'Blad Boy for Life
Published 5 April 2019
When the opportunity came up to borrow a Hasselblad for a bit, how could I say no? I mean these cameras went to the moon. Apparently there are still 12 up there, left behind so the crews could bring samples of lunar rock back. I’d swap lunar rock for a NASA edition Hasselblad 500c any day. Before I get in to things I’d like to say a big thank you to Con Hionis for lending me this little beauty from 1984.
The Hasselblad V-System was developed to combine the image quality of medium format with a compact body. The model I got to play with was a Hasselblad 2000FCW paired with a Zeiss Planar 80mm F2.8 CF lens. The 2000 series of bodies are equipped with titanium focal plane shutters, giving more flexibility away from the studio to shoot with a shallow depth of field.
Every aspect of this camera is engineered to perfection and the modular design allowing pretty much any combination of Hasselblad backs or viewfinders to be used. Considering this particular camera hadn’t seen action for ‘at least ten years’ I was surprised how smooth everything felt. I was limited to using the leaf shutter in the lens, as the focal plane shutter was missing a knob to change the shutter speed. That left me with a maximum shutter speed of 1/500s, which is fine in most situations but could cause issues if you’re looking to shoot portraits in bright light. The shutter is an absolute delight to fire, so wait until the novelty wears off before loading any film.
The Waist Level Finder (WLF) I tried out took some getting used to – the image you see is mirrored left to right, so even something simple like levelling the frame required me to pull my concentrating face. For the purists out there (with built-in light meters in their heads) then a WLF is perfect – compact and bright, with a pop up magnifier for more precise focussing. For people like me, who kind of have an idea about settings they need but need some science to tell them more accurately, then grab a light meter (all my sample shots were tasking using one). There are some pretty funky looking prism finders available but that destroys the camera’s beautiful and simplistic styling. Carrying a light meter is a compromise I’d happily make to use a system like this.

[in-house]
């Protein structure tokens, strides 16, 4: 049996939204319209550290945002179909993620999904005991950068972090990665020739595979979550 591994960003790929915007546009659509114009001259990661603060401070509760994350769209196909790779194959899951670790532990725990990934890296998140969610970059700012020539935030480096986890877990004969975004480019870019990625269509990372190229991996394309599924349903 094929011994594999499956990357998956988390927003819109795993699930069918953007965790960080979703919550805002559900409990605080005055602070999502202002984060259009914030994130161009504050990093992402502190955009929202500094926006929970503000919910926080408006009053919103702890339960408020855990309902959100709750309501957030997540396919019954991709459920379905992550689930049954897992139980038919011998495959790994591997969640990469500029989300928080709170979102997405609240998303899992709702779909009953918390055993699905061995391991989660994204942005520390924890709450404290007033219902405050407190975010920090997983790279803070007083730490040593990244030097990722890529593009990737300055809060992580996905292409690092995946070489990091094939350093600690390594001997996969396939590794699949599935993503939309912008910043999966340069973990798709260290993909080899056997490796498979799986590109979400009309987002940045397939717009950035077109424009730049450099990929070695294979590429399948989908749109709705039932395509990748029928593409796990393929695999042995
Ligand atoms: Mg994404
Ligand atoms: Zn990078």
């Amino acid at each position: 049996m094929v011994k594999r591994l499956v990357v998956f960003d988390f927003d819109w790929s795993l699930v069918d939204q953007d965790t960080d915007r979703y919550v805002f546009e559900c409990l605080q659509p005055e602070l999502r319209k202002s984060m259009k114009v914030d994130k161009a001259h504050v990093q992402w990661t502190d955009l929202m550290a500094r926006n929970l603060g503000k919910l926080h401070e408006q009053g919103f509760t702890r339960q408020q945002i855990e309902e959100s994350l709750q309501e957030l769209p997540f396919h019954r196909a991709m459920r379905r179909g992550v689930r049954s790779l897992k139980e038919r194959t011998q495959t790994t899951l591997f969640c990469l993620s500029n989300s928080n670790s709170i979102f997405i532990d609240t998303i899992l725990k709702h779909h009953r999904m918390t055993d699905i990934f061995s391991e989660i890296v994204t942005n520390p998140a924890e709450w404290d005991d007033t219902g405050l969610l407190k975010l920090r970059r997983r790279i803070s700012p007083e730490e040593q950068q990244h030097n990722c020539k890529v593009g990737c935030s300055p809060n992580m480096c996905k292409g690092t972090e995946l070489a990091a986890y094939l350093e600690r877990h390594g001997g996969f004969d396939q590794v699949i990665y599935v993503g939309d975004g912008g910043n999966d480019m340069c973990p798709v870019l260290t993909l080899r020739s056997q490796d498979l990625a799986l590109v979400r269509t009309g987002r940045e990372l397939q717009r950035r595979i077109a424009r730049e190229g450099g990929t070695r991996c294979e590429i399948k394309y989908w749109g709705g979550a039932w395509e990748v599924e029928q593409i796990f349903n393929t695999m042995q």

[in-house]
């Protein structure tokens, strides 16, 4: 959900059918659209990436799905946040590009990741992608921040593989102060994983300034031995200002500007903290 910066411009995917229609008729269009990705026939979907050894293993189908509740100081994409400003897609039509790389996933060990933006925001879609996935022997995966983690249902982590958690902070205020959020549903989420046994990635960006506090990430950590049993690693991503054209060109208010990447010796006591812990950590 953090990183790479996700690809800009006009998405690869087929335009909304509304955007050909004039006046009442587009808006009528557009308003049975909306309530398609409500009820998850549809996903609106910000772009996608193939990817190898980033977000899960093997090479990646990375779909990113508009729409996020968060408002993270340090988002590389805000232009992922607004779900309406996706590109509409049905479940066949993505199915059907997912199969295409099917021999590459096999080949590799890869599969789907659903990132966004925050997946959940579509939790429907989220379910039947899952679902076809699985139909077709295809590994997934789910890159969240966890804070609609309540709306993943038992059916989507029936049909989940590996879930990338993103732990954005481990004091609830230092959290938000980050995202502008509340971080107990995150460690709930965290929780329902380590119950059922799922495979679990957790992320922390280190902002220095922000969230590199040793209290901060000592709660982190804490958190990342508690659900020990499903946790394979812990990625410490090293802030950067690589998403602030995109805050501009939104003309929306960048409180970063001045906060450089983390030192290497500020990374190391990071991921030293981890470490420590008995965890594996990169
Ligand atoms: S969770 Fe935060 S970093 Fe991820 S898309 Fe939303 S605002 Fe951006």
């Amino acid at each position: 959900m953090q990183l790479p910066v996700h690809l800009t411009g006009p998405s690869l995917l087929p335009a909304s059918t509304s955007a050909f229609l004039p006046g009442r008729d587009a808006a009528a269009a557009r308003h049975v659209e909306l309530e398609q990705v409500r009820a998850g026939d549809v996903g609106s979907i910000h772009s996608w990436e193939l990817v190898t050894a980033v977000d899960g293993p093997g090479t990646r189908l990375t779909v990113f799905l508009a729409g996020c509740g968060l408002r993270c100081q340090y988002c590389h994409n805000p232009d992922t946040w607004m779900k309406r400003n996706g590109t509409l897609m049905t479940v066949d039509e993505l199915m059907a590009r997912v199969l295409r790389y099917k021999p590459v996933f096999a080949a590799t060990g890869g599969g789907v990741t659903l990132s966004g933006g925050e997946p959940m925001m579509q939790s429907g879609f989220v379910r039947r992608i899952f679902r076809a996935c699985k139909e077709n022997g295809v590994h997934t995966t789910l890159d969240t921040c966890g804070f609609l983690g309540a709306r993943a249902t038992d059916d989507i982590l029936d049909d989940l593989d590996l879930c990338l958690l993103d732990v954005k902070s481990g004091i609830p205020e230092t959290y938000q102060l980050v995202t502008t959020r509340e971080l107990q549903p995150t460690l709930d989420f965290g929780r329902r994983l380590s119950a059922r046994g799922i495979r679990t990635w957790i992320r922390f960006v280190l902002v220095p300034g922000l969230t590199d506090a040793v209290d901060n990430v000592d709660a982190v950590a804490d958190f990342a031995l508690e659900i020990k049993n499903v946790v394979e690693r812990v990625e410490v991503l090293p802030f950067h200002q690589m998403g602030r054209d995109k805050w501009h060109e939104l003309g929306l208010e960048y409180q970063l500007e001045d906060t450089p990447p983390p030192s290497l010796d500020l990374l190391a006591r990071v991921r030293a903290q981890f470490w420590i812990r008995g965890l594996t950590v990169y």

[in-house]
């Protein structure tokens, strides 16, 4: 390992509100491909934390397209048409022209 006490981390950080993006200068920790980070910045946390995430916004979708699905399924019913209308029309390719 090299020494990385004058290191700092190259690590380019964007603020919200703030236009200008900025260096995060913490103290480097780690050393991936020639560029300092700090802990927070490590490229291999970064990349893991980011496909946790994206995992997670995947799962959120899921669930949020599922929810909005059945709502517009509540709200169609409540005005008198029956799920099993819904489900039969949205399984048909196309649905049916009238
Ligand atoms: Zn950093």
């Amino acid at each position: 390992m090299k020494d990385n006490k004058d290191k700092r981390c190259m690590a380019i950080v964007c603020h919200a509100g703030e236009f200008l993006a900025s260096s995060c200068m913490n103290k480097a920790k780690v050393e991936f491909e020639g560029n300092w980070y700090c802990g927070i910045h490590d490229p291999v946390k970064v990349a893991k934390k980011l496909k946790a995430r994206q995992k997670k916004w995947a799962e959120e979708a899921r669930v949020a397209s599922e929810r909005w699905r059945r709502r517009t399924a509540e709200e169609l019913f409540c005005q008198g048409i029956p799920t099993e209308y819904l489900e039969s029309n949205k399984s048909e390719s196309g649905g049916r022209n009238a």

Medium format gives a big step up in image quality when compared to 35mm as the 6x6 negatives are more than three times the size of their little friends (3136 sq. mm vs 864 sq. mm). But with a roll of 120 film you get 12 shots on the Hasselblad, compared to a 36 exposure roll of 35mm film and that’s three times the faff of changing film over (never mind the cost). The cameras can also be a lot bigger and less ideal for roaming the streets with, which is why they have traditionally been seen more in studios.
This really is a great system to use and I’m hooked. If you need me then I’ll be searching for a bargain Hasselblad of my own. Wishful thinking I know but in the meantime I do have my eye on another medium format camera. And yes, it will give me another witty title for a blog post.
Sample Photos: Hasselblad 2000FCW with a Zeiss Planar 80mm F2.8 CF lens and Kodak Portra 400 film. Developed /scanned at Halide Supply, Collingwood (images 1-6) and FilmNeverDie, Melbourne CBD (7-10).